Aifa has criticised the retail distribution review for failing to recognise the gap in standards between certified financial planner and chartered financial planner status.
The trade body’s second issue paper calls for closer examination of the credit systems for both qualifications.
Aifa says to be a certified financial planner, candidates must belong to the Institute of Financial Planning, obtain a qualification at the Chartered Insurance Institute’s Diploma in Financial Planning level and undertake a case study assessment by the IFP.
The diploma of financial planning and the case study make up a total minimum of 152 credits.
Those wanting to obtain chartered financial planner status do not need membership of a professional body but must have the advanced diploma in financial planning, which requires 290 credits.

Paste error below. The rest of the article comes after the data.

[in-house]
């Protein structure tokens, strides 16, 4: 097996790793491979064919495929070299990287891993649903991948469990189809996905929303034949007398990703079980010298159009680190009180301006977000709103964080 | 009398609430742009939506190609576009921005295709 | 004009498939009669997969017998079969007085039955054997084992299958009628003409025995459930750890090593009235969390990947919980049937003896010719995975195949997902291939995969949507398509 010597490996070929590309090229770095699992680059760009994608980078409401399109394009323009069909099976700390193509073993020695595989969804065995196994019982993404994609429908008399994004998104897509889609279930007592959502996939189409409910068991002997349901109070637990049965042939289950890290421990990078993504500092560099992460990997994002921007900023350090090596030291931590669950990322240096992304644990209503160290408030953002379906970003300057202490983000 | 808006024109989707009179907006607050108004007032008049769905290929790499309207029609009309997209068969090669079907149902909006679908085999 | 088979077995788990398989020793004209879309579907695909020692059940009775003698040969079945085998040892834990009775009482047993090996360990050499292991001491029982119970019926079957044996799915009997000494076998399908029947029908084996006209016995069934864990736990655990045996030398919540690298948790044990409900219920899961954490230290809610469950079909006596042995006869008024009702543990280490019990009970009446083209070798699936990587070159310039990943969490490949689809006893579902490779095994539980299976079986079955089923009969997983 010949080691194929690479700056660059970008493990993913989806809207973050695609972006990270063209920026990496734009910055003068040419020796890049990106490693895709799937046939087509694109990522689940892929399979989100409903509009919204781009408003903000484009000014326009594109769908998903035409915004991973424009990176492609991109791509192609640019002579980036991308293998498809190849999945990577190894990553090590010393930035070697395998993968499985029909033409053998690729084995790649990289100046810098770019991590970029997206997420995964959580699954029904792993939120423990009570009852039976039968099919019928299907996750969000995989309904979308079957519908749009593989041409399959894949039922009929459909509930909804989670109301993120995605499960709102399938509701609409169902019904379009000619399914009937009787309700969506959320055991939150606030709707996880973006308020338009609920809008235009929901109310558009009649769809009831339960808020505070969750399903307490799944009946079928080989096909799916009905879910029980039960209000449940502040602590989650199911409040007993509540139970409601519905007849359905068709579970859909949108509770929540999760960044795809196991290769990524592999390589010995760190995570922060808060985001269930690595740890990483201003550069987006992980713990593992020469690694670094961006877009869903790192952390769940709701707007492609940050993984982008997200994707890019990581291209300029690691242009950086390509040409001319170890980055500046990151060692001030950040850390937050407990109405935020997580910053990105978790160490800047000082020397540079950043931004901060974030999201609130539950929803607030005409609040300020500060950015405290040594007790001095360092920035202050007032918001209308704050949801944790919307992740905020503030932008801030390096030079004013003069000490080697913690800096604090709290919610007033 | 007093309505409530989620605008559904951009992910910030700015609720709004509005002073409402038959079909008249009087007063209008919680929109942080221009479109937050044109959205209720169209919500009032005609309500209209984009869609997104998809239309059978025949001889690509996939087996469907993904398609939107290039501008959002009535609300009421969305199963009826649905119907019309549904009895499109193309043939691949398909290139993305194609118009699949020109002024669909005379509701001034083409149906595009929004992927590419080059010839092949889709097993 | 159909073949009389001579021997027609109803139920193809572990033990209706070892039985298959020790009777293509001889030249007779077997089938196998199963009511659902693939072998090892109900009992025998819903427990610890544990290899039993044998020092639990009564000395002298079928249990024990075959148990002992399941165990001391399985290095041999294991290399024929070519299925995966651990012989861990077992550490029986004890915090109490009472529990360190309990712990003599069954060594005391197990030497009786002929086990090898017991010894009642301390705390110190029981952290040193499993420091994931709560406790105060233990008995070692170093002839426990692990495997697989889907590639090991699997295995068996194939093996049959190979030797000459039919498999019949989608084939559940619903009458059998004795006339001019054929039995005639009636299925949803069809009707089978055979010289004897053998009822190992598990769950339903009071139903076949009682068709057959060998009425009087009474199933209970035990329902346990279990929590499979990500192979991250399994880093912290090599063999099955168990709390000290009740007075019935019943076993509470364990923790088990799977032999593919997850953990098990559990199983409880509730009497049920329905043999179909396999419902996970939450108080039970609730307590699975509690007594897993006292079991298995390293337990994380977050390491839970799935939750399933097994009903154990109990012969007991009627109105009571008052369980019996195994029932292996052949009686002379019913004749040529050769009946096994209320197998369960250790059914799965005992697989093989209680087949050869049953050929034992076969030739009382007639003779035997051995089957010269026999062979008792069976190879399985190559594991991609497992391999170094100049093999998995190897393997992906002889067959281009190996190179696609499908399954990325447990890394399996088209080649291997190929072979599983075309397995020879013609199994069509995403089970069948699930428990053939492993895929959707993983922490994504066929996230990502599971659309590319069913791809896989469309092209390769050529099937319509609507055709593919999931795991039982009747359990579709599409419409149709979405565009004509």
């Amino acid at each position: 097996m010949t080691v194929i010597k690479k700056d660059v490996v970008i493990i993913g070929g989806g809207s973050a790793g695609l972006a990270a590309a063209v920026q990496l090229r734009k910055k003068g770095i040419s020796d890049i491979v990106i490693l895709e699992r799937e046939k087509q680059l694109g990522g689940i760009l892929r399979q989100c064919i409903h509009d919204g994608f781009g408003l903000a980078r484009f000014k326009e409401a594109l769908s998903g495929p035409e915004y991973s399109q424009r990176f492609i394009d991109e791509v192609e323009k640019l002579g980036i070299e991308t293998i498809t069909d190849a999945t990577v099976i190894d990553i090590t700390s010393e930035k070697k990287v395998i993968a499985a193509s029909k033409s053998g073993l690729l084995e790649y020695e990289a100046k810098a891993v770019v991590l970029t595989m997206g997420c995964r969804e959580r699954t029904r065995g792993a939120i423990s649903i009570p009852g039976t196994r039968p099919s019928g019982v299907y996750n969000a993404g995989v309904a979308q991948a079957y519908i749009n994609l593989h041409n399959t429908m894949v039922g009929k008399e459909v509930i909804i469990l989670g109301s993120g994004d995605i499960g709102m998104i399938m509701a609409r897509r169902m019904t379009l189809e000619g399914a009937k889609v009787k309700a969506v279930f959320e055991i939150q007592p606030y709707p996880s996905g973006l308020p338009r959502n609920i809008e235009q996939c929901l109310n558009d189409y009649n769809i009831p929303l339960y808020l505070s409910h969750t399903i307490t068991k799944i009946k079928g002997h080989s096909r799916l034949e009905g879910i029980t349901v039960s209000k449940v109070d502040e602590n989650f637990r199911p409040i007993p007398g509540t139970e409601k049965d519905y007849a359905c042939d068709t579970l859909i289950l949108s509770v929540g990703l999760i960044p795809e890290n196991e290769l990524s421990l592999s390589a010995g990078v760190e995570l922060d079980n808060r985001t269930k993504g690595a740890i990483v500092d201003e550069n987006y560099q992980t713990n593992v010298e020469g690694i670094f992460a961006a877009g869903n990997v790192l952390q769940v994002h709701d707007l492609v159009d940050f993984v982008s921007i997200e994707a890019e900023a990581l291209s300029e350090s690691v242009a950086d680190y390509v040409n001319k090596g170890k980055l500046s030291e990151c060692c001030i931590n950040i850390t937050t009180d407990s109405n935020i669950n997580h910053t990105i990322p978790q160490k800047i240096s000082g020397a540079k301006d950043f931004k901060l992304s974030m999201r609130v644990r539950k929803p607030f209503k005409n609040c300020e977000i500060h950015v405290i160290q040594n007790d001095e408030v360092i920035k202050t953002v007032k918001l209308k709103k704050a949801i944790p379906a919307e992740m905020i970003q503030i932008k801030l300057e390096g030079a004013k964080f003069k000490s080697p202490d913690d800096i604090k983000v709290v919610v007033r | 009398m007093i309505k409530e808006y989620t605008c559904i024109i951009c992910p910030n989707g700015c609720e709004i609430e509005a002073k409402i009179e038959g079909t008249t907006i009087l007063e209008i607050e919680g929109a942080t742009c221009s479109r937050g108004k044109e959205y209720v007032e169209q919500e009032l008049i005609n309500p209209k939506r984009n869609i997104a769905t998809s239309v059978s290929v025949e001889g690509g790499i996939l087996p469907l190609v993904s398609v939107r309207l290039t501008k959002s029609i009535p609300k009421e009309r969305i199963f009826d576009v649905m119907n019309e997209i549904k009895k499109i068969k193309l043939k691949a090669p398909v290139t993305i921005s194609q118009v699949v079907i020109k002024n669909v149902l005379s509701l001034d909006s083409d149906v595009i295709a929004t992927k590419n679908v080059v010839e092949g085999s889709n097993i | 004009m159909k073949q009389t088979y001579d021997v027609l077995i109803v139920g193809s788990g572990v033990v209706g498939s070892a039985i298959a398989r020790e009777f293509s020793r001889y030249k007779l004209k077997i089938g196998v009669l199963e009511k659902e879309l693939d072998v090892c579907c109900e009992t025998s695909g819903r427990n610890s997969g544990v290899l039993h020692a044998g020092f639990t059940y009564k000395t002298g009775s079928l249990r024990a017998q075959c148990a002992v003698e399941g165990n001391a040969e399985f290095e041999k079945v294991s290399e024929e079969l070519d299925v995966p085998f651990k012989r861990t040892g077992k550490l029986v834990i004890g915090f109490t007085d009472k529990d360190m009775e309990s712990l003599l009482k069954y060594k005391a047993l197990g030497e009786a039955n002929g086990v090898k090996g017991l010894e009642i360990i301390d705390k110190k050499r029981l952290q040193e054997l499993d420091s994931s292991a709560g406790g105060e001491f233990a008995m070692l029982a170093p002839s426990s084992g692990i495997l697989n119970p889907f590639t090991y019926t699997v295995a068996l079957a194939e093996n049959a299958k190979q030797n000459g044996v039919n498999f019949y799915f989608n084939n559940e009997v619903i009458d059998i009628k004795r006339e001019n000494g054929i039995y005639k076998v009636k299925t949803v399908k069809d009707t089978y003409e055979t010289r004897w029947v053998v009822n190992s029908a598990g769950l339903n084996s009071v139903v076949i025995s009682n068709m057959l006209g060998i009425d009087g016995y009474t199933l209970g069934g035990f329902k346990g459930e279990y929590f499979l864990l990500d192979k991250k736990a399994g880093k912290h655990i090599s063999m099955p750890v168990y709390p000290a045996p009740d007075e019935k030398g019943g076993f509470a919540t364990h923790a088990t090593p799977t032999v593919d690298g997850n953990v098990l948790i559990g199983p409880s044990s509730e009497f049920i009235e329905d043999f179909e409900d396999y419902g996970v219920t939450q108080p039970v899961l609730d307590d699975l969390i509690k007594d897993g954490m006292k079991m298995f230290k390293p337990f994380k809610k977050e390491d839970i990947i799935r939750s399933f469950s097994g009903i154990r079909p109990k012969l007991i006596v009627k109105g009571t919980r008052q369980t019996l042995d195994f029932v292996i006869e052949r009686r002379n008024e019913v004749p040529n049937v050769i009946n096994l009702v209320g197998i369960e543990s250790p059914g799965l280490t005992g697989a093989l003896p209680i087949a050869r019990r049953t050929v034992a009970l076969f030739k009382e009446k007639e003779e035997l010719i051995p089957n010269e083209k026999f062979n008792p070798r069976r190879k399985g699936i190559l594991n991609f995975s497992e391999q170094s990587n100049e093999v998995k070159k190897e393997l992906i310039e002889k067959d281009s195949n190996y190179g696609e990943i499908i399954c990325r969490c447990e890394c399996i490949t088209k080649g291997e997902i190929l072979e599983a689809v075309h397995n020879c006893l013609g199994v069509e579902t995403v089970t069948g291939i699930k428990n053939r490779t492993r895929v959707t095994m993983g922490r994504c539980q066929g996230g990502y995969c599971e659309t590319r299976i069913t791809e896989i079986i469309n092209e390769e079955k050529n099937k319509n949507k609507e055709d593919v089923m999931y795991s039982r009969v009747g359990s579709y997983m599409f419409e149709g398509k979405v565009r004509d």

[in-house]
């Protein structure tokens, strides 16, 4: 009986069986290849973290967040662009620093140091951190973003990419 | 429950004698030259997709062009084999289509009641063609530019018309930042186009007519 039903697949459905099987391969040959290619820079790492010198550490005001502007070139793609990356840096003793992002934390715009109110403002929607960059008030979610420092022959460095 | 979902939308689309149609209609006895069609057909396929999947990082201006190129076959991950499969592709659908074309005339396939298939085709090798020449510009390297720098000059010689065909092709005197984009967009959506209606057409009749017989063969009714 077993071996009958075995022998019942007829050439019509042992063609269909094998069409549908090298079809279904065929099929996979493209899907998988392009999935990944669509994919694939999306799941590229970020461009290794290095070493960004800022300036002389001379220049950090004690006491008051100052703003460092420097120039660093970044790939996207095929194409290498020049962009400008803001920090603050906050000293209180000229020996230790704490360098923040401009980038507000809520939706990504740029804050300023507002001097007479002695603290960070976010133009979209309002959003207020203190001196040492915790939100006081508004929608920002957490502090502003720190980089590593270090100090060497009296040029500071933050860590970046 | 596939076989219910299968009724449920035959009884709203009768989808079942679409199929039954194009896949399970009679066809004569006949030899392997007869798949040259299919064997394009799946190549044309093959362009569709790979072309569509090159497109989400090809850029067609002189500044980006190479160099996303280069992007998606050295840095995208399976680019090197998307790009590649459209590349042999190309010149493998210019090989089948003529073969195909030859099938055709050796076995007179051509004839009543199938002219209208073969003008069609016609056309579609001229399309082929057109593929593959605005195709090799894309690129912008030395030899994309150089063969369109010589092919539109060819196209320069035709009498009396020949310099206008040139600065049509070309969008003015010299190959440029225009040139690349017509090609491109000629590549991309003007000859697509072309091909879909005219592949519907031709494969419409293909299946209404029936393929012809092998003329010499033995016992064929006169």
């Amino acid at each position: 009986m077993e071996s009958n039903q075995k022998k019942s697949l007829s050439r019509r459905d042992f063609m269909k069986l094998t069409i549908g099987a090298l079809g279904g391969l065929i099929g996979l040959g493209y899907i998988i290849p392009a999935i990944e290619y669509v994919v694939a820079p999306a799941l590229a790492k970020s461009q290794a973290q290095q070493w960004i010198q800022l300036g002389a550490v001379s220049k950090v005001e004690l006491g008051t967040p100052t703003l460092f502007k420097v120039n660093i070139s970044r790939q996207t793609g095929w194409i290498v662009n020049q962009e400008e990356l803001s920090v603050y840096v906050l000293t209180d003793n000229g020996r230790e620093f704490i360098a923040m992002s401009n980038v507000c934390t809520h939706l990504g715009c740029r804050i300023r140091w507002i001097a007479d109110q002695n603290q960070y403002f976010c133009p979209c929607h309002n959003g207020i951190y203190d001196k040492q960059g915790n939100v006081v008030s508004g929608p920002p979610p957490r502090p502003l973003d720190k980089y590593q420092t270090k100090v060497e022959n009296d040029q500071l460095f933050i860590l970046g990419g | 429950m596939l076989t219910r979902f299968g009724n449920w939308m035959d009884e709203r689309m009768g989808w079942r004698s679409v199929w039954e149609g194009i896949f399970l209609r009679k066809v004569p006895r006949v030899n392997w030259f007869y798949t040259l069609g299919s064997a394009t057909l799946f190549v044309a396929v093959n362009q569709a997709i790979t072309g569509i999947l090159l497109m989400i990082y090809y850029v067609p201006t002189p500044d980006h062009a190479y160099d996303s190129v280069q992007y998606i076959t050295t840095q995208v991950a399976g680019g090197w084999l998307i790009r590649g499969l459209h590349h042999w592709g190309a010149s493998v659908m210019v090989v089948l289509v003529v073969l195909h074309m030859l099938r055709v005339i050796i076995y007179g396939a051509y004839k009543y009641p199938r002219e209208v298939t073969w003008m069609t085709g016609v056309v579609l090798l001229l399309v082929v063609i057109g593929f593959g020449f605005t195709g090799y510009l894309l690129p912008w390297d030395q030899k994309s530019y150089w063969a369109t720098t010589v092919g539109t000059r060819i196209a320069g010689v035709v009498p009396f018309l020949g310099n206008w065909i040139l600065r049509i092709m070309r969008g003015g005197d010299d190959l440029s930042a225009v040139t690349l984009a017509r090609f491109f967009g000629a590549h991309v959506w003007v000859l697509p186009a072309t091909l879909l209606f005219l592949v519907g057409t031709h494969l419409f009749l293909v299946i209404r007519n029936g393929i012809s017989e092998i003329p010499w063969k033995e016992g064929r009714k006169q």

The paper states: “Both are credible and worthy designations but there would need to be clarity over the minimum qualifications required for PFPs and whether membership of a professional body would be mandatory.”
Cavendish Financial Management managing director Julie Lord says the two qualifications are equal as far as technical knowledge is concerned but the chartered financial planner qualification does not test advisers’ competence to produce a lifetime cashflow forecast or a proper financial plan for clients.
She says: “If advisers are going to call themselves professional planners, they need to be able to plan and unfortunately a lot of chartered financial planners do not know how to plan. The only qualification that tests their ability to plan is the certified financial planner qualification.”